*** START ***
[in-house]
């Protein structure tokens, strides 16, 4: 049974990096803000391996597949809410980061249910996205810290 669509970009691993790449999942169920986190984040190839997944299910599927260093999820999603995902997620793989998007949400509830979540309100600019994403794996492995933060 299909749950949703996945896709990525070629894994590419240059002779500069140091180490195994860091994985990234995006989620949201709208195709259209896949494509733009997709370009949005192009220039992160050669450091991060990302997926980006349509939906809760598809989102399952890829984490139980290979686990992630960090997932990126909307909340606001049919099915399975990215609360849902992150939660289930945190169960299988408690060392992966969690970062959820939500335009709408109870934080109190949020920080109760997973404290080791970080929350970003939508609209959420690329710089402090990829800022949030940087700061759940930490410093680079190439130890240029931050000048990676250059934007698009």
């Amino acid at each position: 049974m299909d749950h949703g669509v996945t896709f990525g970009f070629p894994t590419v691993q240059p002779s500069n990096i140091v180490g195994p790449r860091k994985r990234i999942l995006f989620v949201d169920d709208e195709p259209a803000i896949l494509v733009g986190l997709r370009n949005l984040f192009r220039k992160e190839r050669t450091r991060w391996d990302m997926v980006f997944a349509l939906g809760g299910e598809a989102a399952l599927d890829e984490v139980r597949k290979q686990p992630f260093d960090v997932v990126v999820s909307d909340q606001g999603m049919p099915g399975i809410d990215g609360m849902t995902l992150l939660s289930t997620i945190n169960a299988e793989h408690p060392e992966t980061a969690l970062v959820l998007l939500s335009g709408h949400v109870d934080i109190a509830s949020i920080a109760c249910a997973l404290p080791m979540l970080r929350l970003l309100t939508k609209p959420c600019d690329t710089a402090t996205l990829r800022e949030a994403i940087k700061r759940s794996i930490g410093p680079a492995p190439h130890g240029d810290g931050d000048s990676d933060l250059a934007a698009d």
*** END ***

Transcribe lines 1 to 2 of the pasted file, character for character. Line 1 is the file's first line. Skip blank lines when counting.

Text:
[in-house]
């Protein structure tokens, strides 16, 4: 049974990096803000391996597949809410980061249910996205810290 669509970009691993790449999942169920986190984040190839997944299910599927260093999820999603995902997620793989998007949400509830979540309100600019994403794996492995933060 299909749950949703996945896709990525070629894994590419240059002779500069140091180490195994860091994985990234995006989620949201709208195709259209896949494509733009997709370009949005192009220039992160050669450091991060990302997926980006349509939906809760598809989102399952890829984490139980290979686990992630960090997932990126909307909340606001049919099915399975990215609360849902992150939660289930945190169960299988408690060392992966969690970062959820939500335009709408109870934080109190949020920080109760997973404290080791970080929350970003939508609209959420690329710089402090990829800022949030940087700061759940930490410093680079190439130890240029931050000048990676250059934007698009």